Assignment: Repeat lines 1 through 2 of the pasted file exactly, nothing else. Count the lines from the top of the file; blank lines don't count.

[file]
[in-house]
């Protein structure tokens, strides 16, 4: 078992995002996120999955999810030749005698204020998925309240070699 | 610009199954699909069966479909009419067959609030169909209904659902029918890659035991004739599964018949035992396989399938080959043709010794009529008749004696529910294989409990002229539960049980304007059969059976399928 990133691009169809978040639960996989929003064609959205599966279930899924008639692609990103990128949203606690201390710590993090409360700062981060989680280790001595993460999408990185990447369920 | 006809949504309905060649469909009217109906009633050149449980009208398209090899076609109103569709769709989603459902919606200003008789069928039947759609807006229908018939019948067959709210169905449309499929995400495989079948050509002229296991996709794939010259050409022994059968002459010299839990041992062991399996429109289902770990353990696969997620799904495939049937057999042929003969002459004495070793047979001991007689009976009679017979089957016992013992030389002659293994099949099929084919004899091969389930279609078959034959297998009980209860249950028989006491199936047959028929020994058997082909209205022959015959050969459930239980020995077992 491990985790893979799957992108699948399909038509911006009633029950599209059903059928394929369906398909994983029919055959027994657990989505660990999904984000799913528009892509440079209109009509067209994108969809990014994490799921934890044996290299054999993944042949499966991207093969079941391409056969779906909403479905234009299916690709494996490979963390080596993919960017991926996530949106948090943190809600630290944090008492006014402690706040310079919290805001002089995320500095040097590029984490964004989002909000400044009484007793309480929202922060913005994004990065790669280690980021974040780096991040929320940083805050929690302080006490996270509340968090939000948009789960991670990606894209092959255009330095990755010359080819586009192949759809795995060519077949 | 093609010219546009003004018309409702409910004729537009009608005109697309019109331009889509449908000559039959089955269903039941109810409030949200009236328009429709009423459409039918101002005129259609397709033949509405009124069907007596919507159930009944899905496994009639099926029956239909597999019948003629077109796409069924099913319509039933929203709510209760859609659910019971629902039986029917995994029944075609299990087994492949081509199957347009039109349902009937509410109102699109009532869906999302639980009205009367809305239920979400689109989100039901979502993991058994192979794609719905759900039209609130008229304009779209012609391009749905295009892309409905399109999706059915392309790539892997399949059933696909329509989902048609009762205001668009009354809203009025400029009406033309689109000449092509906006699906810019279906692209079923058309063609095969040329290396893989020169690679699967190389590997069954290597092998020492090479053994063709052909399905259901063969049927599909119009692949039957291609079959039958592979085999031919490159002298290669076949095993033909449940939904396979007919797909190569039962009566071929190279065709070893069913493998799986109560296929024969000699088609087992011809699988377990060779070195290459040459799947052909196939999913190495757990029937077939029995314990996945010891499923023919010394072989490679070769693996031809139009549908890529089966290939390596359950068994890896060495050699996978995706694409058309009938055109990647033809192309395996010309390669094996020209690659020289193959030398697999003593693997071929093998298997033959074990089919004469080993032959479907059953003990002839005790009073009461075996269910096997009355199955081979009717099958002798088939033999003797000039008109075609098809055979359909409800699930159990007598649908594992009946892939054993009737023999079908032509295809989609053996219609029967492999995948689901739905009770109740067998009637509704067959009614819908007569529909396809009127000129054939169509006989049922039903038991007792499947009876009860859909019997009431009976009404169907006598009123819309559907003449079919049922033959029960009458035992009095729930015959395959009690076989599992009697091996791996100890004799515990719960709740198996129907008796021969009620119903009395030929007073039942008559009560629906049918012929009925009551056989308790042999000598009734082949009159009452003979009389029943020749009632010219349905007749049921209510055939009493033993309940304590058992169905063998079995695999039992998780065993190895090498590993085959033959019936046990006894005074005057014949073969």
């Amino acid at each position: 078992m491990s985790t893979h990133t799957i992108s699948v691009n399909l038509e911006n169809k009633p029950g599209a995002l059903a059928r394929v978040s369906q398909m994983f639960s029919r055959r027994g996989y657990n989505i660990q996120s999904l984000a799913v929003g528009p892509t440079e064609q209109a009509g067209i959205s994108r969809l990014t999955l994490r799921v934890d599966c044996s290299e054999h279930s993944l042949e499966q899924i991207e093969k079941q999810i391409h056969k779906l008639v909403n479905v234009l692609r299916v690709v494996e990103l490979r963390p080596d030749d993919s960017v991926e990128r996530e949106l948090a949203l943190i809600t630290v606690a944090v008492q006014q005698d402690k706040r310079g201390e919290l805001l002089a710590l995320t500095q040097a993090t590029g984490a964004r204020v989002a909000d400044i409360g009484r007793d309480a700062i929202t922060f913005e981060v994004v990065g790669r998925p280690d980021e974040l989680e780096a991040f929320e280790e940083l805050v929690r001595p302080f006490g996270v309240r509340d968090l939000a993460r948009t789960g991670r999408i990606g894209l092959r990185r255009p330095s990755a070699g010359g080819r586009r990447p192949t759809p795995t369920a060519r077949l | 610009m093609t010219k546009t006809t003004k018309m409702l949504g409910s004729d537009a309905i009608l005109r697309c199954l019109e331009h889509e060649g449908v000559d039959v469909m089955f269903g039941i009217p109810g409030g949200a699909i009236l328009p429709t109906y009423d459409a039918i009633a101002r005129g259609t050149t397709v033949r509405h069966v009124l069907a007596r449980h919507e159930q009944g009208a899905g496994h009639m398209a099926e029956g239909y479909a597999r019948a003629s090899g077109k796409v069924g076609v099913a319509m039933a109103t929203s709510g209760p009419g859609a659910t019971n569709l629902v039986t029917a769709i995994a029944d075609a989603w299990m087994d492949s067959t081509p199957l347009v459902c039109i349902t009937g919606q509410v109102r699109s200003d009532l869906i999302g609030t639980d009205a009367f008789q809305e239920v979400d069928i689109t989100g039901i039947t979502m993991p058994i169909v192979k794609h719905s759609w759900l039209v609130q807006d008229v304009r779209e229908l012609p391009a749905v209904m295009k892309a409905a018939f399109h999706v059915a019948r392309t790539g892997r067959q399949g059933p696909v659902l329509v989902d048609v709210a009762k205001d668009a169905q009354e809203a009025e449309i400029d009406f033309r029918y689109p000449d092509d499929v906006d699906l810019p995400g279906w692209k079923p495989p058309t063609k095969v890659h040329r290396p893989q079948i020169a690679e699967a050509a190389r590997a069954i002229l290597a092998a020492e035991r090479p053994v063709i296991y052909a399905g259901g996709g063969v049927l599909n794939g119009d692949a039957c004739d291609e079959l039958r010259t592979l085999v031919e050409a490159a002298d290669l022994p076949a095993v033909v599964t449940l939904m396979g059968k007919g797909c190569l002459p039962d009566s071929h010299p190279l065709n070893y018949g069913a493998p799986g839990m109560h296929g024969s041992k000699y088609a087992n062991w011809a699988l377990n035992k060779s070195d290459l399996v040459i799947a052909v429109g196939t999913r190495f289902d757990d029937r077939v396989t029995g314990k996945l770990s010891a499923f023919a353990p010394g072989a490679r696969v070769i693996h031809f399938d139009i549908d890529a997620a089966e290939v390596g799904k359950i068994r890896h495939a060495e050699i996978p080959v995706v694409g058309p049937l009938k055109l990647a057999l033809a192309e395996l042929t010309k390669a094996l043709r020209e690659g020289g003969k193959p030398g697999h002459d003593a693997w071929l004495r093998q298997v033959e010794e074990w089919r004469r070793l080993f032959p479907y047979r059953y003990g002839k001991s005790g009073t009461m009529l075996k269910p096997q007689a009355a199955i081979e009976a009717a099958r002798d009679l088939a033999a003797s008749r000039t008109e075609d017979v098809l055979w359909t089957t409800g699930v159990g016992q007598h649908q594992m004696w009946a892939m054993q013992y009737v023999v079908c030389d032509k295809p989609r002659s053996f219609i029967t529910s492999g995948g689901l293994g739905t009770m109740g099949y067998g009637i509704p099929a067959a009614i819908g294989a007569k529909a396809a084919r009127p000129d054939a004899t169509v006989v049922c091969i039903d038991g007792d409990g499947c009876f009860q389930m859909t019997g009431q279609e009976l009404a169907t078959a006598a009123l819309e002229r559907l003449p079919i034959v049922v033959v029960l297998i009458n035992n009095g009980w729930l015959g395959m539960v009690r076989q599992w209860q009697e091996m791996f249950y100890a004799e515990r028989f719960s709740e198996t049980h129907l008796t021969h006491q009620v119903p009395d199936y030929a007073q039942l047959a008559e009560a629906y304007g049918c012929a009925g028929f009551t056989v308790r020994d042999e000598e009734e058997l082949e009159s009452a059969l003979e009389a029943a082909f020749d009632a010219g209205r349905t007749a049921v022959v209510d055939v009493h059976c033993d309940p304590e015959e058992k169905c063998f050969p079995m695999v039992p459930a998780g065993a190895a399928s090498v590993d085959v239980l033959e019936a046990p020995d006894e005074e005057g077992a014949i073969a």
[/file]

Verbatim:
[in-house]
């Protein structure tokens, strides 16, 4: 078992995002996120999955999810030749005698204020998925309240070699 | 610009199954699909069966479909009419067959609030169909209904659902029918890659035991004739599964018949035992396989399938080959043709010794009529008749004696529910294989409990002229539960049980304007059969059976399928 990133691009169809978040639960996989929003064609959205599966279930899924008639692609990103990128949203606690201390710590993090409360700062981060989680280790001595993460999408990185990447369920 | 006809949504309905060649469909009217109906009633050149449980009208398209090899076609109103569709769709989603459902919606200003008789069928039947759609807006229908018939019948067959709210169905449309499929995400495989079948050509002229296991996709794939010259050409022994059968002459010299839990041992062991399996429109289902770990353990696969997620799904495939049937057999042929003969002459004495070793047979001991007689009976009679017979089957016992013992030389002659293994099949099929084919004899091969389930279609078959034959297998009980209860249950028989006491199936047959028929020994058997082909209205022959015959050969459930239980020995077992 491990985790893979799957992108699948399909038509911006009633029950599209059903059928394929369906398909994983029919055959027994657990989505660990999904984000799913528009892509440079209109009509067209994108969809990014994490799921934890044996290299054999993944042949499966991207093969079941391409056969779906909403479905234009299916690709494996490979963390080596993919960017991926996530949106948090943190809600630290944090008492006014402690706040310079919290805001002089995320500095040097590029984490964004989002909000400044009484007793309480929202922060913005994004990065790669280690980021974040780096991040929320940083805050929690302080006490996270509340968090939000948009789960991670990606894209092959255009330095990755010359080819586009192949759809795995060519077949 | 093609010219546009003004018309409702409910004729537009009608005109697309019109331009889509449908000559039959089955269903039941109810409030949200009236328009429709009423459409039918101002005129259609397709033949509405009124069907007596919507159930009944899905496994009639099926029956239909597999019948003629077109796409069924099913319509039933929203709510209760859609659910019971629902039986029917995994029944075609299990087994492949081509199957347009039109349902009937509410109102699109009532869906999302639980009205009367809305239920979400689109989100039901979502993991058994192979794609719905759900039209609130008229304009779209012609391009749905295009892309409905399109999706059915392309790539892997399949059933696909329509989902048609009762205001668009009354809203009025400029009406033309689109000449092509906006699906810019279906692209079923058309063609095969040329290396893989020169690679699967190389590997069954290597092998020492090479053994063709052909399905259901063969049927599909119009692949039957291609079959039958592979085999031919490159002298290669076949095993033909449940939904396979007919797909190569039962009566071929190279065709070893069913493998799986109560296929024969000699088609087992011809699988377990060779070195290459040459799947052909196939999913190495757990029937077939029995314990996945010891499923023919010394072989490679070769693996031809139009549908890529089966290939390596359950068994890896060495050699996978995706694409058309009938055109990647033809192309395996010309390669094996020209690659020289193959030398697999003593693997071929093998298997033959074990089919004469080993032959479907059953003990002839005790009073009461075996269910096997009355199955081979009717099958002798088939033999003797000039008109075609098809055979359909409800699930159990007598649908594992009946892939054993009737023999079908032509295809989609053996219609029967492999995948689901739905009770109740067998009637509704067959009614819908007569529909396809009127000129054939169509006989049922039903038991007792499947009876009860859909019997009431009976009404169907006598009123819309559907003449079919049922033959029960009458035992009095729930015959395959009690076989599992009697091996791996100890004799515990719960709740198996129907008796021969009620119903009395030929007073039942008559009560629906049918012929009925009551056989308790042999000598009734082949009159009452003979009389029943020749009632010219349905007749049921209510055939009493033993309940304590058992169905063998079995695999039992998780065993190895090498590993085959033959019936046990006894005074005057014949073969």